Today Gricel and I will head out to Chithurst Buddhist monastery to contemplate impermanence (and other things). I’ll leave you with more photos to enjoy until I get back online.

Tudor almshouses

Death by Shakespeare?
Not an “ugly duckling”!
What? Wait, where am I?

Not all who wander are lost…at least not much, anyway

To start the trip, I stayed at a hotel in Pittsburgh to catch a 6AM flight to Heathrow. Despite the comfy bed with comfy pillows, I did not sleep in said hotel. I stayed up late doing last minute correspondence, and then staying up late became staying up early. The next thing I knew I had only a few hours until I caught the 4AM airport shuttle, so I decided to substitute sleep with a 24oz heavy cream latte at the airport. It worked for a while: I stayed awake until a few hours after I arrived in England, a total of 36 hours without sleep. But the price paid was a deep physical and emotional exhaustion that took at least two days to shake off.

Whisked from the airport by my friends Gricel and Mark, and gently handed to the monastery the next day, I started to recuperate with extra sleep, meditation, and, ironically enough, walking.

I am in love with Britain’s public footpaths.

For the uninitiated, England and Wales have an extensive network of trails that connect all over the country, through farms, forests, and countryside (In Scotland one doesn’t need to use specific trails, as any property is essentially open for public walking). One could walk from one end of the island to the other in a myriad of paths, all through public and private land. It’s a brilliant system. So I’ve been wandering all over Hertfordshire on my time off. There have been times when I’ve, umm…taken an unplanned longer scenic route, but I haven’t wandered too far off. And it’s been a  great way to see the country.

All the red lines are footpaths. How awesome is that?

When I haven’t been walking, I’ve been staying at Amaravati Buddhist Monastery. Amaravati is located northwest of London, and has been around for thirty years. Although it wasn’t the first western monastery in the tradition which I follow, nor the largest in property size, it’s now certainly the largest in terms of residents. There are at present, 28 male and female monastics and monastics-in-training. The monasteries I’ve been to prior to this ranged from only two to twelve. There is also a steady stream of visitors, as the monastery is much more accessible than the monasteries in North America. In addition to the handful of permanent lay residents, there seemed to be about one to two dozen guests staying there during the week, and weekend day visitors reached upwards of two hundred on weekends.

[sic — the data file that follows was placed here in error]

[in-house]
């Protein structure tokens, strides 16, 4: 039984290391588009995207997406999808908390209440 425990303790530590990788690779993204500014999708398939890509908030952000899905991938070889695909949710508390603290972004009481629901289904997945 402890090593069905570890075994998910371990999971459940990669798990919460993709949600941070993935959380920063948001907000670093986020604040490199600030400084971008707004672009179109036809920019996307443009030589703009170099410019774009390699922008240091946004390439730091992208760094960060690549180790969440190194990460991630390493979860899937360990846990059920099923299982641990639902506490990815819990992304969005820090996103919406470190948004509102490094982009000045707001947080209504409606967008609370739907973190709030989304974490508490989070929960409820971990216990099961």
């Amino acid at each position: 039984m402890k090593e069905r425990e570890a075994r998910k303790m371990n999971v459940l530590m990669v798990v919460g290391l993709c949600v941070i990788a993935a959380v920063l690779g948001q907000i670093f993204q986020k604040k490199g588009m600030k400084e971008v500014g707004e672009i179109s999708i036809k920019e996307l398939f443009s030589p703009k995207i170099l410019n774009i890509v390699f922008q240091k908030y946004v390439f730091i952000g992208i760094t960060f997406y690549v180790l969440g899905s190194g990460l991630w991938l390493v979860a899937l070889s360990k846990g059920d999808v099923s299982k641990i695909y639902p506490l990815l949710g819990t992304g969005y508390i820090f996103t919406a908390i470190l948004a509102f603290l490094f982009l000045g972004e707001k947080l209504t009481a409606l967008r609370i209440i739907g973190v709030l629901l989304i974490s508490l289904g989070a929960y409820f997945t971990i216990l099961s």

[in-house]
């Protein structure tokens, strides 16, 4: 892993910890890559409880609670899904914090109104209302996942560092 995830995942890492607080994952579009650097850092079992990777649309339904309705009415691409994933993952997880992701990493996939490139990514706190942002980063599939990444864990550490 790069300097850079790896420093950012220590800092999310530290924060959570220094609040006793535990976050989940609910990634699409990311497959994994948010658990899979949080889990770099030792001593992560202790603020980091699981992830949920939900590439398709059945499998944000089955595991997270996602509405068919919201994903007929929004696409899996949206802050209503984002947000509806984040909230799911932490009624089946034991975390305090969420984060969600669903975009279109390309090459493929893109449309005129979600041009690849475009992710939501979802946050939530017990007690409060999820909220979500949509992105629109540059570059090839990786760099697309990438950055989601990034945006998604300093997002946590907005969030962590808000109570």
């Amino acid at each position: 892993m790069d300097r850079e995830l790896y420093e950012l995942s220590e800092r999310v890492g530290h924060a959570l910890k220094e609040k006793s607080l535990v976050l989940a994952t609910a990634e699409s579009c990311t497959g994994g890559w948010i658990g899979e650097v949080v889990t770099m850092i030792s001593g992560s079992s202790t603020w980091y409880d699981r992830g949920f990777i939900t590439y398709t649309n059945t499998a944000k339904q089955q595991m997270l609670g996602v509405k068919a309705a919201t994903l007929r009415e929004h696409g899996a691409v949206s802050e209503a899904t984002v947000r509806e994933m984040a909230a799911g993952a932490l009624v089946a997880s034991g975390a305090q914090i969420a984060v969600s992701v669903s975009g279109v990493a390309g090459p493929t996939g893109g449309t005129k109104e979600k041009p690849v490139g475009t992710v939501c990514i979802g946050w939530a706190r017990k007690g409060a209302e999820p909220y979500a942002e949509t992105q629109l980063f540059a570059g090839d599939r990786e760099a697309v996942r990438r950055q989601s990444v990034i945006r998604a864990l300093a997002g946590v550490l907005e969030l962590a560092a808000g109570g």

The schedule was typical of the monasteries I’ve been to, with the exception of a very civilized tea break in the middle of the morning work period. It is England, after all.

The grounds are beautiful. The temple portion of the monastery is fashioned like an old cloister, with vines hanging in the walkway. The meditation hall is lovely and spacious with tall, beamed ceilings. There are plenty of small gardens and hedgerows around the property, lending places for rabbits, birds, and voles to hide within. Even during the work period, it’s a peaceful, quiet place.

The Cloister

It was also a great place to spend my 50th birthday. Mark and Gricel came to visit with chocolate cake, flowers, and well wishes, and I felt wrapped in the strength of friendship, family, and community, even from those far away.

So despite the rough start, not a bad way to begin this leg of the journey.